In the words of Bird, “Now is definitely the time!” Tell family and friends that the Ethnic Heritage Ensemble must be seen, heard and experienced like never before. It is your moment and your destiny to say it loud and make the music proud! The EHE has dedicated 35 plus years to the ancient to the future sense of hope. It is their time and you owe it to yourself to experience their groove. It is authentic music of an honest and tenured insight. These three musicians are like no other. They give it to you real; they give it to you serious, while having lots of fun!

Jill Burton and Wade Matthews in Orlando, March 3rd

From Orlando’s CM5:

Jill Burton brings her voice and physical form as the two main tools of her trade. Her bio includes training in ballet and classical music at an early age, while having quickly developed an affinity for improvising in performance. Ms. Burton was a witness and participant in the profound cultural and interdisciplinary possibilities of the 1980′s arts renaissance that blossomed out of the then near-apocalyptic urban collapse and wholly non-commercial NYC/Lower East Side scene. While many musicians here for CM5 concerts come from that same NYC/LES arts scene, few could add something as inverted a seminal experience as Burton’s six years as musical accompanist for Pacific Northwestern Tlingit tribe storytellers in Sitka, Alaska. She has spent more than fifteen years studying and practicing non-invasive medical modalities including Reiki, Ortho-Bionomy and Sound Healing. Burton’s improvised works manifest most often in wordless vocals, seemingly constructing invisible sonic architecture, both bordering the interior of a venue and transforming those same borders into transducers carrying vibrations. Jill has performed vocal and dance improvisations with a number of earlier CM5 concert artists including Tatsuya Nakatani, Doug Mathews, Kris Gruda, Emily Hay and Philip Gelb.

Wade Matthews, like Jill Burton, makes his Timucua white house début after several visits to Urban ReThink’s Sunday Afternoon Improv series. Matthews is a French-born American living in Madrid, Spain, practicing in the art of digital synthesis and manipulated field recordings. His doctoral dissertation on improvisation guided by electronic sounds at Columbia University and the historic Columbia-Princeton Electronic Music Center certainly defines his current career. His previous appearances in Orlando saw Matthews recording the performance space ambiance and early arriving patrons as field recording subjects to potentially be used in the ensuing music created. While originally known for his bass clarinet and alto flute work, a two computer setup has become the primary locus for both solo and group improvisations. It’s swiftly notable that he has created technical and working disciplines to close the potentially awkward intervals in the reaction time between computers and conventional music instruments during group improvisations. An overview of collaborations will turn up dancers, poets, visual artists in addition to vocalists and live, conventional or electronic instrumentalists. His live performances include the Museum of Modern Art in New York, the National Center for the Arts in Mexico City, the Teatro Colón in Buenos Aires and the Reina Sofía Museum of Contemporary Art in Madrid.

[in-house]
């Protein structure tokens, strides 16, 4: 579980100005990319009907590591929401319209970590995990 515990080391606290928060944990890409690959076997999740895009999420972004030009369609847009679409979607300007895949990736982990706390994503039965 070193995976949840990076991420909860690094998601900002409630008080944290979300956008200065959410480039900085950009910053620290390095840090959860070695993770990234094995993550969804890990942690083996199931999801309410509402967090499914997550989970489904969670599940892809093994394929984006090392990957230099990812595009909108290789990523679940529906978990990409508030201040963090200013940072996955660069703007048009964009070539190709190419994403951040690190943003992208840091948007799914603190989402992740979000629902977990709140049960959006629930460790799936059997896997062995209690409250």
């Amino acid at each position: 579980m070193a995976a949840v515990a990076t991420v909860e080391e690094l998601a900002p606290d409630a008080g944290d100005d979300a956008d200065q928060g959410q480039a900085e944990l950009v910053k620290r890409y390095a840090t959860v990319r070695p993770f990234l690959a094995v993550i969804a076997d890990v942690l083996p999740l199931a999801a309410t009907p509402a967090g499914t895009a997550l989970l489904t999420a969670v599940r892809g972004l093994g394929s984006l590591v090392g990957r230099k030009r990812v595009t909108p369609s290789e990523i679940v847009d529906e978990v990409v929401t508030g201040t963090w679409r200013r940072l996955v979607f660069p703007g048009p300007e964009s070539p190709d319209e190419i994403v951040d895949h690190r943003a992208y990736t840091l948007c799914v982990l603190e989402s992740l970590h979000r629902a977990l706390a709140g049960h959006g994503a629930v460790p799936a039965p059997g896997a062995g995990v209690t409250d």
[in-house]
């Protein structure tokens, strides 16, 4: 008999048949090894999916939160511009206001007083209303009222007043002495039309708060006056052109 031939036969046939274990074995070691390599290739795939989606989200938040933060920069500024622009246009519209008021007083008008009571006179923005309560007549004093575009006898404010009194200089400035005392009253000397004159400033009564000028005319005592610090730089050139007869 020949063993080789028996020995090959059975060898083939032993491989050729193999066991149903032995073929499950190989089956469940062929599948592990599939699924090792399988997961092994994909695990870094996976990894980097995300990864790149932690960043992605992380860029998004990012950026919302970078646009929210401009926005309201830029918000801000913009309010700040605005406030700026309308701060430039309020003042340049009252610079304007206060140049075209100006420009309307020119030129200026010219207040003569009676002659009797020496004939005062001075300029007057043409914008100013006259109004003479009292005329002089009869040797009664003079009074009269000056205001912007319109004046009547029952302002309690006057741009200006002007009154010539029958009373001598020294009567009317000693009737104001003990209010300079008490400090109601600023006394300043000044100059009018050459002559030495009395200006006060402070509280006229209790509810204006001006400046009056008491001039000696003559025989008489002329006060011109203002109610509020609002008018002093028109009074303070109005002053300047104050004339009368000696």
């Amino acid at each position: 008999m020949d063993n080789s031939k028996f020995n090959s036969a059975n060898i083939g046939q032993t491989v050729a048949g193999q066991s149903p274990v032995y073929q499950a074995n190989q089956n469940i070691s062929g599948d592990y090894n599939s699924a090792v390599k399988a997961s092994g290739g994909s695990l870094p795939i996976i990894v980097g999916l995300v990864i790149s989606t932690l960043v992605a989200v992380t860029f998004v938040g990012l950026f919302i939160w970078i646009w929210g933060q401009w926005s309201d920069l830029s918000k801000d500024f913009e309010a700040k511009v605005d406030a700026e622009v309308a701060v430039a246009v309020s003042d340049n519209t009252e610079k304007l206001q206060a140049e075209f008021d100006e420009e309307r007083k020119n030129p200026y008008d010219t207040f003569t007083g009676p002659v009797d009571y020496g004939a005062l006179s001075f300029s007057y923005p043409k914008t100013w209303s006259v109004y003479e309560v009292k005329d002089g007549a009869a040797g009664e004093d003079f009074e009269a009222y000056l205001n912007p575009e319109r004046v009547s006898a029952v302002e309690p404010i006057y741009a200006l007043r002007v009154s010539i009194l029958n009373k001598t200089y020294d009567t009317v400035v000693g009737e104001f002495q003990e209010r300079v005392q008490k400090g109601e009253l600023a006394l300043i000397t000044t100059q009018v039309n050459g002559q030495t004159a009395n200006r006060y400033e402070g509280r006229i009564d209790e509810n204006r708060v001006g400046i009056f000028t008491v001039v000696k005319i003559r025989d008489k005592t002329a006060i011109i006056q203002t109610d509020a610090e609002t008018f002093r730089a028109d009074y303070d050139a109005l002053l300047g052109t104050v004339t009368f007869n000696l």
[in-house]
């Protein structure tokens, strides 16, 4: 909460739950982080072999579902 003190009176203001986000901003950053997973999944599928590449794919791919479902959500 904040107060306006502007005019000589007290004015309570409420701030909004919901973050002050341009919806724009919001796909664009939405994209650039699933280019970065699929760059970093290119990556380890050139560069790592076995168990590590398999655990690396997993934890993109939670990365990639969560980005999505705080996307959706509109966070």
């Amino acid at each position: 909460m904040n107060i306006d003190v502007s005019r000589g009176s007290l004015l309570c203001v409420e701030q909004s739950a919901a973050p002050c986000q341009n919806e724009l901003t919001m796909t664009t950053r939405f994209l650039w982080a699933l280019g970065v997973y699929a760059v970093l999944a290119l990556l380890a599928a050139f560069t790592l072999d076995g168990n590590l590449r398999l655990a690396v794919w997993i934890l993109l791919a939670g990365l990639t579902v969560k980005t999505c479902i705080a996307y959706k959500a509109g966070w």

Lampo’s Winter / Spring 2013 Schedule

Jason Lescalleet
Jason Lescalleet (Photo credit: Non Event)

From Chicago’s Lampo:

SAT FEB 9 8pm
Graham Foundation
Madlener House
4 West Burton Place
Admission FREE; RSVP here.

Lampo and the Graham Foundation are very pleased to welcome Hong Chulki and Choi Joonyoung, two leading figures from Seoul’s emerging experimental music community, as they make their Chicago debut.

And if global sameness has you down, this might be your remedy. Hong and Choi are part of a South Korean scene recognized for its unique style and creative approach, distinct from strategies in Japan, Europe and the U.S. Their noise music is less about taking non-musical amplified and synthesized sounds and organizing them into musical forms. Instead, they’re fascinated by non-musical practices, where the sonic results may be nearly inaudible or very loud, acoustic or electronic, and, they say, “barely musical.”